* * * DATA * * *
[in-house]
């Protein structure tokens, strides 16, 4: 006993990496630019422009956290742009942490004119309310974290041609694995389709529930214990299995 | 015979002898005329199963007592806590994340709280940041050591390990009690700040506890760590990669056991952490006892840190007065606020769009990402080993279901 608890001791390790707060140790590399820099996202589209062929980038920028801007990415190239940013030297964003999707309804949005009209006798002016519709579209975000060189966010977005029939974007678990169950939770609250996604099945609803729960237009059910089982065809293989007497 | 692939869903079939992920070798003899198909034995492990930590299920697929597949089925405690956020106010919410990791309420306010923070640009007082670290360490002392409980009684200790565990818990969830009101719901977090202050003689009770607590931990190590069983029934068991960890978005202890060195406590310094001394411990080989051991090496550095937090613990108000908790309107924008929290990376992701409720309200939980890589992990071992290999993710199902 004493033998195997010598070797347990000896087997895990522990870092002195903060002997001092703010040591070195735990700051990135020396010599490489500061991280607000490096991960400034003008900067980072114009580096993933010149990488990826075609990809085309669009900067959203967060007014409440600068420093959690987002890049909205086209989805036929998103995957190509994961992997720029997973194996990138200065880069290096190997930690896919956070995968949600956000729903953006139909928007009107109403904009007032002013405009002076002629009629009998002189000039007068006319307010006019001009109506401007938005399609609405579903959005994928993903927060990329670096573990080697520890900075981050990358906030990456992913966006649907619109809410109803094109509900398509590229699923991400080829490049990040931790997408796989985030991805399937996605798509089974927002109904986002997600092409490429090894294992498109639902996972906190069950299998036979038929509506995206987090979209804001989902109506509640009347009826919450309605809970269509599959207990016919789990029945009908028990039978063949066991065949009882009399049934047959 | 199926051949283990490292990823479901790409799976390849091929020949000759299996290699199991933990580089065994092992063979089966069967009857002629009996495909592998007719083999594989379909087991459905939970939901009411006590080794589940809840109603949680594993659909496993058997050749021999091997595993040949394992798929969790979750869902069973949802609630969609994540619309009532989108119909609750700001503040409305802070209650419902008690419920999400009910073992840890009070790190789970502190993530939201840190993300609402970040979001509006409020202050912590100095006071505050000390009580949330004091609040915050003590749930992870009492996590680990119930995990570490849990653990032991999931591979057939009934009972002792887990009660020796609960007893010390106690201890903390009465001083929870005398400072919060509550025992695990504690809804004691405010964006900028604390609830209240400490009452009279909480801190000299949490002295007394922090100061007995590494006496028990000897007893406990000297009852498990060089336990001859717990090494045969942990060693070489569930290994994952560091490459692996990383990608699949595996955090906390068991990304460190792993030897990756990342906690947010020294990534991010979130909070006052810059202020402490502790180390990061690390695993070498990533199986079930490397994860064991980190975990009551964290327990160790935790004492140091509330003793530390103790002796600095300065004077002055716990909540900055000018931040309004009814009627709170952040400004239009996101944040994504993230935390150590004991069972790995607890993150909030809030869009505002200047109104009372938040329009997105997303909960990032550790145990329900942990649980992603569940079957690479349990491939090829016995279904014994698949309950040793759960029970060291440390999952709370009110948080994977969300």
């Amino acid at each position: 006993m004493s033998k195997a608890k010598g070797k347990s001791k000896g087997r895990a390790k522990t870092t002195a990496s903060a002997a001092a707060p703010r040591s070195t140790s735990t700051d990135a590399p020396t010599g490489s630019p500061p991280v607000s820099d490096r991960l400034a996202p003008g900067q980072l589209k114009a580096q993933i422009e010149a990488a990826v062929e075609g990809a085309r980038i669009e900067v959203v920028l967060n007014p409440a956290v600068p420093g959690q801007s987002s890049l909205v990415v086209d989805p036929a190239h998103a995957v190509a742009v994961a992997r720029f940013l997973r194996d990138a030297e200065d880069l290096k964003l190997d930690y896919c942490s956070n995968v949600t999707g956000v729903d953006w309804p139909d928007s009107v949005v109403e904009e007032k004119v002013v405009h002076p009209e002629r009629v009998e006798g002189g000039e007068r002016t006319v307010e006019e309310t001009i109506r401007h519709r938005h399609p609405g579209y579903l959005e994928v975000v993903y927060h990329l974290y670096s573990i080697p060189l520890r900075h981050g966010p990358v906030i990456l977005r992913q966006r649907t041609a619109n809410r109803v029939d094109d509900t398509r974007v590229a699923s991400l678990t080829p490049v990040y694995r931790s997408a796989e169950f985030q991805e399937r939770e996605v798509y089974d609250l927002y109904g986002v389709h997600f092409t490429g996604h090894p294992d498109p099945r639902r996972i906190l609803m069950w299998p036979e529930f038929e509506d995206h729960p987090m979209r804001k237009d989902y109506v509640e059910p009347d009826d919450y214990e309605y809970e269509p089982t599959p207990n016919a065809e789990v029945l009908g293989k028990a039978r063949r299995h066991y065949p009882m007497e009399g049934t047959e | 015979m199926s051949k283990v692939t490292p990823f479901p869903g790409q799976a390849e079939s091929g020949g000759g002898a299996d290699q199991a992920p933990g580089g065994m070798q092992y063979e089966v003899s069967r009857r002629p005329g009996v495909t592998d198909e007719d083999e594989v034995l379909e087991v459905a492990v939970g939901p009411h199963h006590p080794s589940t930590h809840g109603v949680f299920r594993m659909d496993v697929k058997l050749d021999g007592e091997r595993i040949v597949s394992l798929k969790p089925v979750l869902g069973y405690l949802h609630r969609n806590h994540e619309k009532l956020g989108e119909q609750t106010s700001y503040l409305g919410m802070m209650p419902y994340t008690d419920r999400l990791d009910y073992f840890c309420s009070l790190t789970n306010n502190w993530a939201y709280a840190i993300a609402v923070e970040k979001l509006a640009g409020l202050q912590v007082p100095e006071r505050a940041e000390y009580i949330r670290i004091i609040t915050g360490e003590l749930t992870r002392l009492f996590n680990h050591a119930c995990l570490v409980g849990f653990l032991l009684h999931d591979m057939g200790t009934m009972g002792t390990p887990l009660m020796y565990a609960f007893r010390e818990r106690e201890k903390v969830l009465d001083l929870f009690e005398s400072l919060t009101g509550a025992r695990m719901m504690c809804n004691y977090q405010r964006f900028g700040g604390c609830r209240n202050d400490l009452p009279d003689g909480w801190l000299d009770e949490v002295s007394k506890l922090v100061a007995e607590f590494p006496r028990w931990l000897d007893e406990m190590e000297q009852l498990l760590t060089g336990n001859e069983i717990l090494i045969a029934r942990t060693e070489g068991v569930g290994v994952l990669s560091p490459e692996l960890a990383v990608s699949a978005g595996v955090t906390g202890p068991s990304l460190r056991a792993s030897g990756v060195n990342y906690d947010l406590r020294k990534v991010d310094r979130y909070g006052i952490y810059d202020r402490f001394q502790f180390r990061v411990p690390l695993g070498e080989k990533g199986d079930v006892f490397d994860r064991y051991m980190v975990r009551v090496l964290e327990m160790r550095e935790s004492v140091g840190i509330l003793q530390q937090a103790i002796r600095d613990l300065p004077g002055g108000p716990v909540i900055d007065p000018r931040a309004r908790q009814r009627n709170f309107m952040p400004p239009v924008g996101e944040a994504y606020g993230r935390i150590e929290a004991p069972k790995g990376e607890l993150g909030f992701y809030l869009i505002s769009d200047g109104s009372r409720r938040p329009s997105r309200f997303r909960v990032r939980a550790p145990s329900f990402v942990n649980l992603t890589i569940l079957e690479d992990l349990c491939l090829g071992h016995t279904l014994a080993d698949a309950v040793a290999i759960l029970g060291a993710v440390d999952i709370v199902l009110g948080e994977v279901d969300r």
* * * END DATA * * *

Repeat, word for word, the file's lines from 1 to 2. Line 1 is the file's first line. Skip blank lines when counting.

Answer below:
[in-house]
């Protein structure tokens, strides 16, 4: 006993990496630019422009956290742009942490004119309310974290041609694995389709529930214990299995 | 015979002898005329199963007592806590994340709280940041050591390990009690700040506890760590990669056991952490006892840190007065606020769009990402080993279901 608890001791390790707060140790590399820099996202589209062929980038920028801007990415190239940013030297964003999707309804949005009209006798002016519709579209975000060189966010977005029939974007678990169950939770609250996604099945609803729960237009059910089982065809293989007497 | 692939869903079939992920070798003899198909034995492990930590299920697929597949089925405690956020106010919410990791309420306010923070640009007082670290360490002392409980009684200790565990818990969830009101719901977090202050003689009770607590931990190590069983029934068991960890978005202890060195406590310094001394411990080989051991090496550095937090613990108000908790309107924008929290990376992701409720309200939980890589992990071992290999993710199902 004493033998195997010598070797347990000896087997895990522990870092002195903060002997001092703010040591070195735990700051990135020396010599490489500061991280607000490096991960400034003008900067980072114009580096993933010149990488990826075609990809085309669009900067959203967060007014409440600068420093959690987002890049909205086209989805036929998103995957190509994961992997720029997973194996990138200065880069290096190997930690896919956070995968949600956000729903953006139909928007009107109403904009007032002013405009002076002629009629009998002189000039007068006319307010006019001009109506401007938005399609609405579903959005994928993903927060990329670096573990080697520890900075981050990358906030990456992913966006649907619109809410109803094109509900398509590229699923991400080829490049990040931790997408796989985030991805399937996605798509089974927002109904986002997600092409490429090894294992498109639902996972906190069950299998036979038929509506995206987090979209804001989902109506509640009347009826919450309605809970269509599959207990016919789990029945009908028990039978063949066991065949009882009399049934047959 | 199926051949283990490292990823479901790409799976390849091929020949000759299996290699199991933990580089065994092992063979089966069967009857002629009996495909592998007719083999594989379909087991459905939970939901009411006590080794589940809840109603949680594993659909496993058997050749021999091997595993040949394992798929969790979750869902069973949802609630969609994540619309009532989108119909609750700001503040409305802070209650419902008690419920999400009910073992840890009070790190789970502190993530939201840190993300609402970040979001509006409020202050912590100095006071505050000390009580949330004091609040915050003590749930992870009492996590680990119930995990570490849990653990032991999931591979057939009934009972002792887990009660020796609960007893010390106690201890903390009465001083929870005398400072919060509550025992695990504690809804004691405010964006900028604390609830209240400490009452009279909480801190000299949490002295007394922090100061007995590494006496028990000897007893406990000297009852498990060089336990001859717990090494045969942990060693070489569930290994994952560091490459692996990383990608699949595996955090906390068991990304460190792993030897990756990342906690947010020294990534991010979130909070006052810059202020402490502790180390990061690390695993070498990533199986079930490397994860064991980190975990009551964290327990160790935790004492140091509330003793530390103790002796600095300065004077002055716990909540900055000018931040309004009814009627709170952040400004239009996101944040994504993230935390150590004991069972790995607890993150909030809030869009505002200047109104009372938040329009997105997303909960990032550790145990329900942990649980992603569940079957690479349990491939090829016995279904014994698949309950040793759960029970060291440390999952709370009110948080994977969300």